The construction of the castle Castell y Bere on the hill controlling the route from Tywyn to Dolgellau, began Llywelyn ap Iorwerth (Llywelyn the Great) in 1221. The new stronghold was intended to control the Meirionnydd region, taken back then from Llywelyn’s son, Gruffudd ap Llywelyn.
Located on the west coast of Wales, the castle did not play a part in the First Welsh War of Independence, which ended in 1277 with the defeat of Welsh prince, Llywelyn ap Gruffudd, and the loss of a significant part of eastern Wales to the Normans. When the next war broke out in 1282, Anglo-Norman forces under the command of Roger Lestrange and William de Valence besieged and captured Castell y Bere. King Edward I ordered the repair and extension of the castle, which he visited three times in 1284. Walter of Huntercombe was then appointed the castle’s administrator.
In 1294, there was an outbreak of the Welsh uprising under the command of Madog ap Llywelyn, who tried to get Castell y Bere. Historical records are not clear, if the attempt was successful, the settlement near castle was certainly burnt. Eventually, the castle was abandoned, probably due to the inability to easily supply such a remote location. From then on, it fell into total ruin.
The castle was founded on an irregular, longitudinal plan adapted to the shape of the hill. Today it is difficult to determine which elements of the stronghold were from the Welsh period, and which were added in the times of Edward I. In its final shape from the second half of the thirteenth century, the castle consisted of a south tower in the shape of an elongated horseshoe, which was preceded by a small walled ward with a deep ditch on the south side, just in front of the tower. The main hall of the tower was on the first floor. The ground floor had shooting arrowslits, and the door and passage led to the latrine, which served both floors. The entrance to the tower probably led through a drawbridge. Because of its separate location, it was the most interesting part of the castle, probably it served as a “bergfied”. Behind it was a centrally located, rectangular tower, standing in the south-western corner of the main ward of the castle. Its north-eastern corner was occupied by another tower in the shape of an elongated horseshoe, and the western curtain was strengthened by a cylindrical tower, flanking the entrance to the castle at the same time. This one was between two smaller gatehouses, between which there were stairs carved into the rock. In addition, in the middle of the entrance, a small watchtower was located next to the stairs. In the main ward there were several buildings attached to the inner face of the northern wall, and a well or a rainwater tank was placed in the middle.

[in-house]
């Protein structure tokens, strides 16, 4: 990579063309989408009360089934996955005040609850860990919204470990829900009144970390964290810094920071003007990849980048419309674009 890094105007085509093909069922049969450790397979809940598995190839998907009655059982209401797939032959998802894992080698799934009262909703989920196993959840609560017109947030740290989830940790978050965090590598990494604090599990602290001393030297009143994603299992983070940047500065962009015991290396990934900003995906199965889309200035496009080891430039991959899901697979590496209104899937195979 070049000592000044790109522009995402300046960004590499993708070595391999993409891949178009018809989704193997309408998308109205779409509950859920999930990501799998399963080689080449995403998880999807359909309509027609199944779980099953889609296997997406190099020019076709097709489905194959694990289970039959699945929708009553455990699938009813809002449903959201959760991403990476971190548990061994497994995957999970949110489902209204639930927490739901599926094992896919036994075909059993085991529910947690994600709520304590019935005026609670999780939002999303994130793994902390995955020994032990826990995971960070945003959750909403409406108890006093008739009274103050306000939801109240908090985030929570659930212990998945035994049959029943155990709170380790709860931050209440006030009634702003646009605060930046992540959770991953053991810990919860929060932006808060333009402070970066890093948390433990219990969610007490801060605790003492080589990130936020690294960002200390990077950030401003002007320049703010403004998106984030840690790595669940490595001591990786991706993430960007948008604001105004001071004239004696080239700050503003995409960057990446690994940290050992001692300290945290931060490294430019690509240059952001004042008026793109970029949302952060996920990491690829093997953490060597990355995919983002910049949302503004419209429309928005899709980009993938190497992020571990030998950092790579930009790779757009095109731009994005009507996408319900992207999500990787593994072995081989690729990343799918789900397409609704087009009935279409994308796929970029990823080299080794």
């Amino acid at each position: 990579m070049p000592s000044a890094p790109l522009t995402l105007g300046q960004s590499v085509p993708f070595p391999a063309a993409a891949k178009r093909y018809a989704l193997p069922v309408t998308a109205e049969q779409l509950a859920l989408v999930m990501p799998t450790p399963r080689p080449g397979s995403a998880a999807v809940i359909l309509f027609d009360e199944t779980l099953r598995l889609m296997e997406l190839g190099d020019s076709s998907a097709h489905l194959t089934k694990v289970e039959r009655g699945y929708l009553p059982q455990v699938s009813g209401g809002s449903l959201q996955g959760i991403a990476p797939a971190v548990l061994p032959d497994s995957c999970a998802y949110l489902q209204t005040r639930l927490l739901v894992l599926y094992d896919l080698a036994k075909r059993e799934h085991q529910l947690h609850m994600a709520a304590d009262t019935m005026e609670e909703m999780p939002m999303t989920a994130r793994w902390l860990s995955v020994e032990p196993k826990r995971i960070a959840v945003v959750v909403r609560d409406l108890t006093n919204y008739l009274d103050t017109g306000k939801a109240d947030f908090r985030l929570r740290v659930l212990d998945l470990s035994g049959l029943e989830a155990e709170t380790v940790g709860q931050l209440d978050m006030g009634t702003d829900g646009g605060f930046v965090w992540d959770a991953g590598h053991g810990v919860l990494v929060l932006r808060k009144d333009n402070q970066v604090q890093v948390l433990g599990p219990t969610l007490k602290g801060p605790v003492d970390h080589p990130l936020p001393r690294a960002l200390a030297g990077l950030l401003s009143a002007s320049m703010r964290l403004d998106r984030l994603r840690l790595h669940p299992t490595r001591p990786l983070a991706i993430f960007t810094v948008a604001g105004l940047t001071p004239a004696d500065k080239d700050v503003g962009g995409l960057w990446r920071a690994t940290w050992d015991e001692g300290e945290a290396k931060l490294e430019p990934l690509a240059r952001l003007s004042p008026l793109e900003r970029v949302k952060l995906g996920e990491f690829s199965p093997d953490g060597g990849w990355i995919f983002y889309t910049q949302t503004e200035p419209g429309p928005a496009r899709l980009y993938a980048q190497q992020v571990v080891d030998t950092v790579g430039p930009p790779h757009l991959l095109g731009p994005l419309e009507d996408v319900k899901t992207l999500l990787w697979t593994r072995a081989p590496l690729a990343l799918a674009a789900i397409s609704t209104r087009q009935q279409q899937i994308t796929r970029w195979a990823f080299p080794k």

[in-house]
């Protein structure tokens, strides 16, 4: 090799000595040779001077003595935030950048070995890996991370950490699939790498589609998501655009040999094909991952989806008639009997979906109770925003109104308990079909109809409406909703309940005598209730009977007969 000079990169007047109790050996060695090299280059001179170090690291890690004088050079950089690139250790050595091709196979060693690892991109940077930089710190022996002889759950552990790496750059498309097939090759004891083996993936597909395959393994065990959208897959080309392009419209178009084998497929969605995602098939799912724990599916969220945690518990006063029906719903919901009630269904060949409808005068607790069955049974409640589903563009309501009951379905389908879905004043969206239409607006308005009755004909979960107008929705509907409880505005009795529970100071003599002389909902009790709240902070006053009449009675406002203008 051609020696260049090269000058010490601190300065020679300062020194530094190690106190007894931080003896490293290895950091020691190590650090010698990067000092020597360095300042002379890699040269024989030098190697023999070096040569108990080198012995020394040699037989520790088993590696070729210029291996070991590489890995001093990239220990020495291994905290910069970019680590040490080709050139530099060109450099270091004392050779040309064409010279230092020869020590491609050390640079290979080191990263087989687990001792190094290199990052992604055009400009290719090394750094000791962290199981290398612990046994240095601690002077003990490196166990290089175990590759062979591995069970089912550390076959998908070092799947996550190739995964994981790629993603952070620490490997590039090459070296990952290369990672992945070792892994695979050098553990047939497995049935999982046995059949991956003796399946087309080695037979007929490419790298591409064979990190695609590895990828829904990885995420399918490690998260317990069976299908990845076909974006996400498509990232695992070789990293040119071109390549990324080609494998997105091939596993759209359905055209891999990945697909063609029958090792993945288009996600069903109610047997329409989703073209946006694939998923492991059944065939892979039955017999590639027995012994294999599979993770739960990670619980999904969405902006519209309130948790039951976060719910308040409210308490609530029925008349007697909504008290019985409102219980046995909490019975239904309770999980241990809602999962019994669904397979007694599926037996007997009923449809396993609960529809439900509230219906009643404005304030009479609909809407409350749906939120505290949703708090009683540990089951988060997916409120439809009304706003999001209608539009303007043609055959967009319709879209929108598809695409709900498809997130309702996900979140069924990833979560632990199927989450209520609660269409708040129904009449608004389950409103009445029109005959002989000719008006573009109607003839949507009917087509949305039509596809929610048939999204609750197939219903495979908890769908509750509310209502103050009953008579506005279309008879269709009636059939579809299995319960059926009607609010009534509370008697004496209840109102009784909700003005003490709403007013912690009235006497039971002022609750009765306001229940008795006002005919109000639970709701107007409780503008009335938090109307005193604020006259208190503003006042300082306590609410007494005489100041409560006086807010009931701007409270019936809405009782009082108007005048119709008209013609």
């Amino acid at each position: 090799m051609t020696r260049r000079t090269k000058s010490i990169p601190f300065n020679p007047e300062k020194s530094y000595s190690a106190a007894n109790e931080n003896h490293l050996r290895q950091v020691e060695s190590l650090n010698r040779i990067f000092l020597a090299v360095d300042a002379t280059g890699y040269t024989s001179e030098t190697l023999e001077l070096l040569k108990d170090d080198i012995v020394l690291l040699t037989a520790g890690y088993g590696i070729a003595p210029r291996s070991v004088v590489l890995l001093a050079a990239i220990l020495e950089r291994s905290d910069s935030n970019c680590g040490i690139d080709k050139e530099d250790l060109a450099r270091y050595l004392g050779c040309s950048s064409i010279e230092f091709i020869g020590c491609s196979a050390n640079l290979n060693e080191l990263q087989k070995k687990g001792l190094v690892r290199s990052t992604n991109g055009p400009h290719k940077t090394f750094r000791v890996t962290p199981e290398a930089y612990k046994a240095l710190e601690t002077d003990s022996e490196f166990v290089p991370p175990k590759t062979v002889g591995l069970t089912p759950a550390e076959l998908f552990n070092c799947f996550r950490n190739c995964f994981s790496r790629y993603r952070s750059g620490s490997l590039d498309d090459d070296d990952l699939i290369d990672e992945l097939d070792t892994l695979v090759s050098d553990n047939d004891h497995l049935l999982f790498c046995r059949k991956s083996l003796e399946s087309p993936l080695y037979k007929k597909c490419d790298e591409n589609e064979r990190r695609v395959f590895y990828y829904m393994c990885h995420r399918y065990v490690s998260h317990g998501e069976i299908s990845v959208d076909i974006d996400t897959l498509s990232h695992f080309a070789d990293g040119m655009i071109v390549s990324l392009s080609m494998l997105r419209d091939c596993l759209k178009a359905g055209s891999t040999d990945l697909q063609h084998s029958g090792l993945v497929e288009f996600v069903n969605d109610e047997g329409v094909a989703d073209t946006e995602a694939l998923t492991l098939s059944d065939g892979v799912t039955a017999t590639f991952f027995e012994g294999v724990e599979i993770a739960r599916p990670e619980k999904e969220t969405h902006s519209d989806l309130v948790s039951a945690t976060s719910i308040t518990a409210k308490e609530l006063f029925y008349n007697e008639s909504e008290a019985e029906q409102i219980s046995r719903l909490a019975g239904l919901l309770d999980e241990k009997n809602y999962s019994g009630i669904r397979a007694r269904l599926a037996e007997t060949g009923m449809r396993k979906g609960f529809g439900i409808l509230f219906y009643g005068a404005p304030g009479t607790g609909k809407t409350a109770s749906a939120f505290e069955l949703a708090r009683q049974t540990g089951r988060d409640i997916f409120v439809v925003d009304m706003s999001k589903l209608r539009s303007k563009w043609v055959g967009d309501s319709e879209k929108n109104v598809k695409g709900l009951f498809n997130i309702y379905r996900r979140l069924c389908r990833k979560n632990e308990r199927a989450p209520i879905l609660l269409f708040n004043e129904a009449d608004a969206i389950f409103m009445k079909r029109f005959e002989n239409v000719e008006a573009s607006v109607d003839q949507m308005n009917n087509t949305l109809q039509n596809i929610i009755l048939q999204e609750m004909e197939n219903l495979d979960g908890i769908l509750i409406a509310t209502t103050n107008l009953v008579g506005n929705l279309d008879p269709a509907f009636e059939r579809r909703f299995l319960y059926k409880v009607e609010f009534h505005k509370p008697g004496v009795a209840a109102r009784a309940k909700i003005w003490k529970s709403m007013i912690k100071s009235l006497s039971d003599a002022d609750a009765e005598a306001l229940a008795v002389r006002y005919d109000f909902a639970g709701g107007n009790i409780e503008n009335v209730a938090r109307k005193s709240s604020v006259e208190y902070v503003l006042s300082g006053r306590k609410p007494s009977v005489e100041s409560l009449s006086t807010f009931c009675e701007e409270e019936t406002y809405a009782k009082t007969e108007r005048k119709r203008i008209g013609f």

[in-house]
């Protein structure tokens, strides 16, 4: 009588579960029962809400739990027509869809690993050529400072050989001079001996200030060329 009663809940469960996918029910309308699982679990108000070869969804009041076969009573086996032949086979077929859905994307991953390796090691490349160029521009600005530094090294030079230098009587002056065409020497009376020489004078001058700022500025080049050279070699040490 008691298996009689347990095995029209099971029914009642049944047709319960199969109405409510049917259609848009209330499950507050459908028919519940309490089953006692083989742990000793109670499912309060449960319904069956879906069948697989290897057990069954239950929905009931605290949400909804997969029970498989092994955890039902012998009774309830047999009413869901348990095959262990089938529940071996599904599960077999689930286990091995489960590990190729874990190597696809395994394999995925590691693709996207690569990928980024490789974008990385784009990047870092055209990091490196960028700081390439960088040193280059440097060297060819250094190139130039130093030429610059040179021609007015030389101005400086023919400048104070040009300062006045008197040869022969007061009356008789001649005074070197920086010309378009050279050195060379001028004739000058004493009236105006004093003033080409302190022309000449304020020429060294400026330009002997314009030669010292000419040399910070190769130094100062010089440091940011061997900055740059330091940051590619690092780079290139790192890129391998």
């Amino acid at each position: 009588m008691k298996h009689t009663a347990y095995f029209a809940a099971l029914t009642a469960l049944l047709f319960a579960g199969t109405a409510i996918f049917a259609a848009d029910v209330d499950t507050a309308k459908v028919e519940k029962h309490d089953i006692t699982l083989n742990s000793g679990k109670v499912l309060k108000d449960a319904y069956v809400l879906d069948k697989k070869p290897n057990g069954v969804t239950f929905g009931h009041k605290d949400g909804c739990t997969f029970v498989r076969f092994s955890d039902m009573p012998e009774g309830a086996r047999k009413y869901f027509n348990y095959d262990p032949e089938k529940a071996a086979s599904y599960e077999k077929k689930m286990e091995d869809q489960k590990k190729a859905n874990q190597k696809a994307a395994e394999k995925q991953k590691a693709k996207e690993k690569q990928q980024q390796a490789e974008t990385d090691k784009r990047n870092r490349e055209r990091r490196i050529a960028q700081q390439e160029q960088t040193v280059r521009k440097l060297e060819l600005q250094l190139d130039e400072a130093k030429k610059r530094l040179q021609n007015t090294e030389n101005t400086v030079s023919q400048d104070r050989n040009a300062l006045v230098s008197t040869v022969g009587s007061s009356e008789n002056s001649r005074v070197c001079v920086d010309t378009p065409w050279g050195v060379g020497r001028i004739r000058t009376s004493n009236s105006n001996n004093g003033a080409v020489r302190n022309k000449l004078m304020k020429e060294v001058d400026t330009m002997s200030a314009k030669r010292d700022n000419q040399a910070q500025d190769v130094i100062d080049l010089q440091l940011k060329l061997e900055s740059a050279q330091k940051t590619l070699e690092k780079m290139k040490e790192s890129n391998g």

The best housing conditions were probably met by the horseshoe, north tower. Its main room, led by a stone staircase, was on the first floor. The basement pillar could support the central hearth on the floor. It would be necessary because of wooden ceilings. The high quality of the tower walls suggests that it could have been the Llywelyn chamber, perhaps with a chapel.
The castle survived in the form of a poorly preserved ruin, but its layout is clear, because the lower parts of all defensive walls and towers, preserved to a height of about 2-3 meters, are visible. A particularly interesting element are the stone stairs between the relics of the two gatehouses and the south tower, separated from the rest of the castle by a deep ditch. As the ruins are under the care of the CADW government agency, entry into the castle is free.
Kenyon J., The medieval castles of Wales, Cardiff 2010.
Taylor A. J., The Welsh castles of Edward I, London 1986.
Website castlesfortsbattles.co.uk, Castell-y-Bere Castle.